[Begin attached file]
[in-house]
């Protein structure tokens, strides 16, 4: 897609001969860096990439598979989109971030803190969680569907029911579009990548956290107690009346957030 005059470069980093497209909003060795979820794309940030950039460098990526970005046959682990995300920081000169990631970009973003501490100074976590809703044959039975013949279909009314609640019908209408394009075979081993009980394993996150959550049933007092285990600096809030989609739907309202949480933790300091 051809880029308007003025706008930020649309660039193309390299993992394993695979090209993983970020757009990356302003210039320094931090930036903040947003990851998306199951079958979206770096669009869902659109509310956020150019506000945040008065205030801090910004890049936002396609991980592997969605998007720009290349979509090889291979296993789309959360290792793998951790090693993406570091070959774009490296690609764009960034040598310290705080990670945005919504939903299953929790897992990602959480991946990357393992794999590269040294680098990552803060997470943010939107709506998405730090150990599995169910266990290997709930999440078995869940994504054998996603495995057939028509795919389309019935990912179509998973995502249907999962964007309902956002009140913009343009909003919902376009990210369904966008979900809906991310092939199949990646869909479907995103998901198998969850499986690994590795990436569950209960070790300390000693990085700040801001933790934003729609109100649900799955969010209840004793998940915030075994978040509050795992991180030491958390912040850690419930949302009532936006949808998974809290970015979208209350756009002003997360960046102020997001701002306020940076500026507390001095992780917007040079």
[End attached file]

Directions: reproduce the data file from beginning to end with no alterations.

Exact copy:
[in-house]
């Protein structure tokens, strides 16, 4: 897609001969860096990439598979989109971030803190969680569907029911579009990548956290107690009346957030 005059470069980093497209909003060795979820794309940030950039460098990526970005046959682990995300920081000169990631970009973003501490100074976590809703044959039975013949279909009314609640019908209408394009075979081993009980394993996150959550049933007092285990600096809030989609739907309202949480933790300091 051809880029308007003025706008930020649309660039193309390299993992394993695979090209993983970020757009990356302003210039320094931090930036903040947003990851998306199951079958979206770096669009869902659109509310956020150019506000945040008065205030801090910004890049936002396609991980592997969605998007720009290349979509090889291979296993789309959360290792793998951790090693993406570091070959774009490296690609764009960034040598310290705080990670945005919504939903299953929790897992990602959480991946990357393992794999590269040294680098990552803060997470943010939107709506998405730090150990599995169910266990290997709930999440078995869940994504054998996603495995057939028509795919389309019935990912179509998973995502249907999962964007309902956002009140913009343009909003919902376009990210369904966008979900809906991310092939199949990646869909479907995103998901198998969850499986690994590795990436569950209960070790300390000693990085700040801001933790934003729609109100649900799955969010209840004793998940915030075994978040509050795992991180030491958390912040850690419930949302009532936006949808998974809290970015979208209350756009002003997360960046102020997001701002306020940076500026507390001095992780917007040079």